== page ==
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Kirk Cousins, Redskins' offense powering NFC East title push

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The Washington Redskins are on the verge of clinching the NFC East, spurred by a red-hot offense that's beginning to find its rhythm behind a sizzling quarterback (Kirk Cousins) and a pair of dynamic pass catchers on the perimeter (DeSean Jackson and Jordan Reed). Skeptics wonder if the Redskins -- 1-5 in away games this season -- can finish strong despite playing their last two regular-season games on the road, starting with this Saturday's showdown with the Philadelphia Eagles on "Thursday Night Football" on NFL Network. But I'm convinced Washington will not only win the division -- which they can do by winning Saturday -- but pose a problem for opponents in the playoffs.

I dug into the All-22 Coaches Film to discover the reasons behind the Redskins' recent offensive surge, and I've come up with three reasons to believe Jay Gruden's squad is a threat to create chaos down the stretch:

1) Kirk Cousins is thriving as the Redskins' franchise quarterback.

REDSKINS AT EAGLES

When Gruden named Cousins his starter heading into the season, I questioned whether the second-year coach had made the right call, based on the inconsistent production and performance we'd seen to that point from the fourth-year pro. He entered 2015 with a 2-7 record as a starter and an 18:19 touchdown-to-interception ratio. Although he certainly flashed intriguing potential in a handful of games (see his 329-yard effort against Cleveland in 2012, a 381-yard showing against Atlanta in 2013 and a 427-yard performance against Philadelphia in 2014), Cousins' tendency to turn the ball over made it hard to trust him as a long-term starter. Most importantly, Cousins' inability to consistently guide the team to the winner's circle made it hard to view him as a potential franchise quarterback in today's game.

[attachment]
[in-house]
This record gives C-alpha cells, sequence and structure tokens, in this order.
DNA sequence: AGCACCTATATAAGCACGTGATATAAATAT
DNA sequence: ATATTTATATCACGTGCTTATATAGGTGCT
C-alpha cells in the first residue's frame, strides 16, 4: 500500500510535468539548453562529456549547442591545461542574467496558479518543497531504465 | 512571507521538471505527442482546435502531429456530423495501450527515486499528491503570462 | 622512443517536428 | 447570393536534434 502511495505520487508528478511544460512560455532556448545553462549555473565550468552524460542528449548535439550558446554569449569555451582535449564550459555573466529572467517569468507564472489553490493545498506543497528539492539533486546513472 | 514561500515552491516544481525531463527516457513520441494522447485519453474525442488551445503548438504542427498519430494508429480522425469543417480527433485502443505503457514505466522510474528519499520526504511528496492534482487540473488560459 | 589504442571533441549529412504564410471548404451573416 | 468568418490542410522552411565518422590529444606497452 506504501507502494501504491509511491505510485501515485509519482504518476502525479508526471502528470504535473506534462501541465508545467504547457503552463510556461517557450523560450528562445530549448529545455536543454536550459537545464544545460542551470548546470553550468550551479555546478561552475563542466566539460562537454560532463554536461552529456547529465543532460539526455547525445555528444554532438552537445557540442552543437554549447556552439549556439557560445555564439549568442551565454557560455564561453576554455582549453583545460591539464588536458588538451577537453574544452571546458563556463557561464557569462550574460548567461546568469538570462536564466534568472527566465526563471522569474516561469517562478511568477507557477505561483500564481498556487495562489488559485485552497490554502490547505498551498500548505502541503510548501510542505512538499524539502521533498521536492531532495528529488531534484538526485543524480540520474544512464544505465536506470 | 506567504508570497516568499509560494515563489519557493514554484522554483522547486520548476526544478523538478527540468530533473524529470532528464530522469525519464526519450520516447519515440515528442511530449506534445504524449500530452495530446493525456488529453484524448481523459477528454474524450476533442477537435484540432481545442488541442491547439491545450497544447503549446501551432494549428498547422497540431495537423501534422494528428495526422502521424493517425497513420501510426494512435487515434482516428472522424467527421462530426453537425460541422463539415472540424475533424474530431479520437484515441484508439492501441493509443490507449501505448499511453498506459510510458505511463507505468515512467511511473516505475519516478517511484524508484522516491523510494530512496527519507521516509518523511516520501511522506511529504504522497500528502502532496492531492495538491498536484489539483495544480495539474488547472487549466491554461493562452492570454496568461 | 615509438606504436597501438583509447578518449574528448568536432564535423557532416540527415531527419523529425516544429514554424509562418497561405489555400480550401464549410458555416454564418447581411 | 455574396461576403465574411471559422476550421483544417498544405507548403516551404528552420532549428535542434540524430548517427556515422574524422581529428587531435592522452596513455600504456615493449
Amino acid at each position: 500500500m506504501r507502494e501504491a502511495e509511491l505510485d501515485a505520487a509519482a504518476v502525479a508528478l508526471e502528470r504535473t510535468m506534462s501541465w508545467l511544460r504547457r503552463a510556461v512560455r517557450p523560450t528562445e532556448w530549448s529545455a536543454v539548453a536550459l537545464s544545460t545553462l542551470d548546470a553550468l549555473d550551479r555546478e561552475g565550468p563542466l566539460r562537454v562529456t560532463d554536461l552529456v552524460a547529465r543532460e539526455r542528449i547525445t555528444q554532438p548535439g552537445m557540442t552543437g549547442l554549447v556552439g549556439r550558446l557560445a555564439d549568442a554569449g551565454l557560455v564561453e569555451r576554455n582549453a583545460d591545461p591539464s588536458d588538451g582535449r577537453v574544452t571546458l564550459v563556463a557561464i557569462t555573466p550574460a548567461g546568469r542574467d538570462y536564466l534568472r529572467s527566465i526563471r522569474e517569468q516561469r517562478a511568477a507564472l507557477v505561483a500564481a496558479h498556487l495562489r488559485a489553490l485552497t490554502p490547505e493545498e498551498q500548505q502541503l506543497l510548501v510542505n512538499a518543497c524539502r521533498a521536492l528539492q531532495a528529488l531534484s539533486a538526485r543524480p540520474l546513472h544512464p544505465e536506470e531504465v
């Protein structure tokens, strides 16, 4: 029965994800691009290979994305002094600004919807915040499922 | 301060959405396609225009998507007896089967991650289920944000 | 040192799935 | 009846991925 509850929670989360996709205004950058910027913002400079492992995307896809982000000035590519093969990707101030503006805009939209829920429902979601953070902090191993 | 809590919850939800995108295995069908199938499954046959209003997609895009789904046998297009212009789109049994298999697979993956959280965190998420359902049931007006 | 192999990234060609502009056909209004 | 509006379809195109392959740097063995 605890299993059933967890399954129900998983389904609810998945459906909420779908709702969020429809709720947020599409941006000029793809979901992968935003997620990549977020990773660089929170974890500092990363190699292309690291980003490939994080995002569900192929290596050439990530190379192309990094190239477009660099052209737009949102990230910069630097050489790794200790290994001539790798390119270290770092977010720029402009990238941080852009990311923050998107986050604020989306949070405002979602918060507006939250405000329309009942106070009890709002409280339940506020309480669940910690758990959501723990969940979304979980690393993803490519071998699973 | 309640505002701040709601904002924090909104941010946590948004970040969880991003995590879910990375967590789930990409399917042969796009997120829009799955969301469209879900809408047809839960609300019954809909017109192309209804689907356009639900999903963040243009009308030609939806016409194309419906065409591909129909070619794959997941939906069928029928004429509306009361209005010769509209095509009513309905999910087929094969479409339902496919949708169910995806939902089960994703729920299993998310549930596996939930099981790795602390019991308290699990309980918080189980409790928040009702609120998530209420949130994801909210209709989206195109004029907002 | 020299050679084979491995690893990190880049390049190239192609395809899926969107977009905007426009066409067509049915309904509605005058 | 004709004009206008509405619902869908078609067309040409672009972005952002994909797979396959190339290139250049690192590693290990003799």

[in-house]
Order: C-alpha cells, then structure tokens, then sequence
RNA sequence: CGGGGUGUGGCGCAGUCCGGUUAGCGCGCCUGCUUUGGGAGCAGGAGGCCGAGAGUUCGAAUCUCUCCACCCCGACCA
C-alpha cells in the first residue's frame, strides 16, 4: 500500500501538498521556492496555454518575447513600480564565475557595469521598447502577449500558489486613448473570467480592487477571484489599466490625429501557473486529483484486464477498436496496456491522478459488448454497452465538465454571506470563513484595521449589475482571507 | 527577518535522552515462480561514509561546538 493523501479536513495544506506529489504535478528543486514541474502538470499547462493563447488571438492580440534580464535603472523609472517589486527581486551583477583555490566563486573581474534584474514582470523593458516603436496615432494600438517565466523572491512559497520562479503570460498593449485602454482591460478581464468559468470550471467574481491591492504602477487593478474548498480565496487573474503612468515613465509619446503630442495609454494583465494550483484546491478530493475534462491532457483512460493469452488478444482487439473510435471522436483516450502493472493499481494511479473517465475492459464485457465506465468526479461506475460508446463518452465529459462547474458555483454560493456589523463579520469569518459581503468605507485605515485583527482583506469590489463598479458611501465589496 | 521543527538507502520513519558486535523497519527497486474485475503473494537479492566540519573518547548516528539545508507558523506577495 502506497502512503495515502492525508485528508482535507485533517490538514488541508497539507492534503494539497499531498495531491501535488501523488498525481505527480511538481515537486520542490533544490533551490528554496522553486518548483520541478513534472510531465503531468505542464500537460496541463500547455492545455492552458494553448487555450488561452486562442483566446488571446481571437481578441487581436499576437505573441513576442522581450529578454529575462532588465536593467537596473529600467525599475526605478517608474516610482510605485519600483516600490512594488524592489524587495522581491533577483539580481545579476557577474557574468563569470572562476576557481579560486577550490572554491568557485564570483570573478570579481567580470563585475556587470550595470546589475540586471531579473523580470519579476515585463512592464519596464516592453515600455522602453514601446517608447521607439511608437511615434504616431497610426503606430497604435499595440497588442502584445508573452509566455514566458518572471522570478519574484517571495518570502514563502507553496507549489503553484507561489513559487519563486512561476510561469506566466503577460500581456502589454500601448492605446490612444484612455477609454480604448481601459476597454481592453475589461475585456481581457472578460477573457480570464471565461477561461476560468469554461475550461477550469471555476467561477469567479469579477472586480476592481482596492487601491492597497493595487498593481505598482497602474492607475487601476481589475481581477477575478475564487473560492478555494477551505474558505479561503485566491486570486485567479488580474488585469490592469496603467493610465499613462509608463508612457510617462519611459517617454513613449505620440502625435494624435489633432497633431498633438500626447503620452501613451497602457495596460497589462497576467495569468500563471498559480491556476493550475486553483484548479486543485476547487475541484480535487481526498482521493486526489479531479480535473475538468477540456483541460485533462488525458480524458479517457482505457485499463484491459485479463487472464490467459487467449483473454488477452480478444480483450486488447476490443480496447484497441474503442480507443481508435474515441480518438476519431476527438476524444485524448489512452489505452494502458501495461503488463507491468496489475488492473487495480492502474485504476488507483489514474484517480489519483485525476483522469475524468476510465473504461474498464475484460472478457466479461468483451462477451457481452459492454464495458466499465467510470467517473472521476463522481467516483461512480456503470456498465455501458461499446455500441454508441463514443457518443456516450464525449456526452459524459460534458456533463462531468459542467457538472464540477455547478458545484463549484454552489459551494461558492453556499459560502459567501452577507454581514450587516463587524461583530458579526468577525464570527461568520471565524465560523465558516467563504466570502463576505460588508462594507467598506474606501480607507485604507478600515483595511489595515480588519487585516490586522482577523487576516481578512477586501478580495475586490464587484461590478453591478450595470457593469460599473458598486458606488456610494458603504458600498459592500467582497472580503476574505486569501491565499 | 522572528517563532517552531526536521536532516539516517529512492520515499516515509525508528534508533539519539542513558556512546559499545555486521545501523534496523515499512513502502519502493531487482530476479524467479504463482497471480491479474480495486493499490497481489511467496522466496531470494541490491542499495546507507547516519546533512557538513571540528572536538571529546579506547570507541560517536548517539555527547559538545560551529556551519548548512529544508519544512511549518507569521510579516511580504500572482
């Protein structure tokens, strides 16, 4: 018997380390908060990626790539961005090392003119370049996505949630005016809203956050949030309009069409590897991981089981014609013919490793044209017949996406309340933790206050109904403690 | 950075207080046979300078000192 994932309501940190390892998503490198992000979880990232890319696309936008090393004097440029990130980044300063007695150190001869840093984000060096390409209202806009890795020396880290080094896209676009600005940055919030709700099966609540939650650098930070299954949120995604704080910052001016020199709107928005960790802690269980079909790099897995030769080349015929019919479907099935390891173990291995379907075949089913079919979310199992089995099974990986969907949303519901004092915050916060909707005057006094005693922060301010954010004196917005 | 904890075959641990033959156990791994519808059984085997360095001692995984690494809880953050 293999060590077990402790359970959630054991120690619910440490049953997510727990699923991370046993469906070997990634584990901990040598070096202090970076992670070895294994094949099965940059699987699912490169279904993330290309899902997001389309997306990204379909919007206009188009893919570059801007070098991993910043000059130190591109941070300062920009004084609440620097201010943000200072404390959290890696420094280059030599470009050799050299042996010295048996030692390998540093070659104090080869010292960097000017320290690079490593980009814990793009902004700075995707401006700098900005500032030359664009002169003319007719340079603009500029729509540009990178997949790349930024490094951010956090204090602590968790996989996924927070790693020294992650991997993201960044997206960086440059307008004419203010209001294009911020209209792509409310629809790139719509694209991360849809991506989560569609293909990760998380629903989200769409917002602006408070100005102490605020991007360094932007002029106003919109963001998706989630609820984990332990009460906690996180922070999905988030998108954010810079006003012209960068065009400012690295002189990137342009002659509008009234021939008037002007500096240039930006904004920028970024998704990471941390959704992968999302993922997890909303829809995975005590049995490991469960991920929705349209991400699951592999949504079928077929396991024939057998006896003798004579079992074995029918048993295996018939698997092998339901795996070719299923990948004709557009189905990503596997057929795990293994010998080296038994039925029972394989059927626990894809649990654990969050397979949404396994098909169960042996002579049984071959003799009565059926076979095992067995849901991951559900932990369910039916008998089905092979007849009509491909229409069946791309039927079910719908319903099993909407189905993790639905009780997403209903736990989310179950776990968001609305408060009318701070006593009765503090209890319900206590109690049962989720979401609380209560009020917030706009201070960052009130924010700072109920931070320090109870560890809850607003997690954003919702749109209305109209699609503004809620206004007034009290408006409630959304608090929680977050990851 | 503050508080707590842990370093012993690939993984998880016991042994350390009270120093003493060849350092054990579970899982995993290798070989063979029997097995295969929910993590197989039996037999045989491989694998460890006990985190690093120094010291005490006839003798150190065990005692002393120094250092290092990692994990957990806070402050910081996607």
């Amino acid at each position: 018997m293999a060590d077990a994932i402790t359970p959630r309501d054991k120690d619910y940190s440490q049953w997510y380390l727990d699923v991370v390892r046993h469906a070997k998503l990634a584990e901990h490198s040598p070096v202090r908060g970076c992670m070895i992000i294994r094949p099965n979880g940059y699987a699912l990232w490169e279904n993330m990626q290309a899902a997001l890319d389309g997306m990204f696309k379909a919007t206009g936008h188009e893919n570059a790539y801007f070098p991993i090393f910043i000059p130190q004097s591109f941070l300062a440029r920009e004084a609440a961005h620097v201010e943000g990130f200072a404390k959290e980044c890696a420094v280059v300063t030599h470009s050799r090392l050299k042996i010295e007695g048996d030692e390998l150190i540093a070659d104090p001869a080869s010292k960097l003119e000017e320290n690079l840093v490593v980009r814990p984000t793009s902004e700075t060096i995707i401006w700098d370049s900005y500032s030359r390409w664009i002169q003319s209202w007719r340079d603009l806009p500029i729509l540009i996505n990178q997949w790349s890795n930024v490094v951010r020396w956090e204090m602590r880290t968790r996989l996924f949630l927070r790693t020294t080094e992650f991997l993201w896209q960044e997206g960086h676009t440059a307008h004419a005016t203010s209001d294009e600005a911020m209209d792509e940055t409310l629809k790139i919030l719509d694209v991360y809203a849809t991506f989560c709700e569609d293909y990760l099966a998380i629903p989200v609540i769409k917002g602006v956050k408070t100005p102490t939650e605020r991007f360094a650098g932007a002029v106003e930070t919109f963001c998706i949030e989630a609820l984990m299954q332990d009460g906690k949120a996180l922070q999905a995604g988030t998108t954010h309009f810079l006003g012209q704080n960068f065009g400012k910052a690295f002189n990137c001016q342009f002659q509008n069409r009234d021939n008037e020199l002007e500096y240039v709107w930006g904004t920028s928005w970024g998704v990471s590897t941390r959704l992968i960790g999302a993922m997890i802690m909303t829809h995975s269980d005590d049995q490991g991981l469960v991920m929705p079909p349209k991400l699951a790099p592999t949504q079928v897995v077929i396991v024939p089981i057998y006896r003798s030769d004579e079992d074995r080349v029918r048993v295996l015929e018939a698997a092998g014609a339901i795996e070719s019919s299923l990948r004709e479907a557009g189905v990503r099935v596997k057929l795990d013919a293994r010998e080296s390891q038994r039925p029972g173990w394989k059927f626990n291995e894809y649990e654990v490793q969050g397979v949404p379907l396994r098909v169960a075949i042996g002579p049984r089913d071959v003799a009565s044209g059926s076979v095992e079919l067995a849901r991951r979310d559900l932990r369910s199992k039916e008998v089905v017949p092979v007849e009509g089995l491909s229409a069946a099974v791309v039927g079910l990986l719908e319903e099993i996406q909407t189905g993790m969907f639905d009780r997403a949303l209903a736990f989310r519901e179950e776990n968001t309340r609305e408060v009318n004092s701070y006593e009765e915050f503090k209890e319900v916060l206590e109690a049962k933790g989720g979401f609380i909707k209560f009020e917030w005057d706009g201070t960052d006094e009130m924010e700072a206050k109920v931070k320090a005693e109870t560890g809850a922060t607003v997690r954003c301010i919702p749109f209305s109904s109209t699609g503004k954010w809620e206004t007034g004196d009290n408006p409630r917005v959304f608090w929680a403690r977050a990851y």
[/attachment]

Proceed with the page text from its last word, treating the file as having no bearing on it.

In 2015, Cousins has shown tremendous growth as a dynamic game manager and playmaker. He has drastically reduced his interceptions and displayed better judgment with the ball in key moments. Over the last eight games in particular, Cousins has played like a Pro Bowl-caliber quarterback in helping the Redskins close in on the NFC East crown. Since Week 7, he has completed 72.8 percent of his passes and posted a 16:3 touchdown-to-interception ratio. In addition, he has compiled a 115.0 passer rating during that span, while displaying a firm grasp of Gruden's offense.

The All-22 Coaches Film reveals a decisive, quick-rhythm passer with slightly above-average arm strength attacking opponents with an assortment of short and intermediate passes all over the field. Cousins will probe the belly of the defense with pinpoint throws inside the numbers, but he also pushes the envelope with tightrope tosses to the sidelines. He shows outstanding anticipation, touch and timing on intermediate throws (11 to 20 yards), which is why the Redskins' scheme features more middle hooks, digs, speed outs and seams/skinny posts with Cousins on the field. These routes not only allow the young quarterback to attack the voids in coverage, but they encourage him to play aggressively from the pocket.

Against the Buffalo Bills in Week 15, the Redskins featured an aggressive "Dino" (double post) concept to unleash Cousin as a quick-rhythm passer. In the play below, the Redskins are aligned in dubs formation, with receiver Pierre Garcon motioning into a stack position behind tight end Jordan Reed. Garcon runs an inside post route to attract the attention of safety Corey Graham. When Cousins spots Graham leaning toward the inside post, he immediately targets Reed on the outside post. With Reed in perfect position against the corner, Cousins fires a dart to his tight end for an 18-yard touchdown (TO VIEW THE PLAY, SCROLL LEFT TO RIGHT ON THE IMAGE BELOW):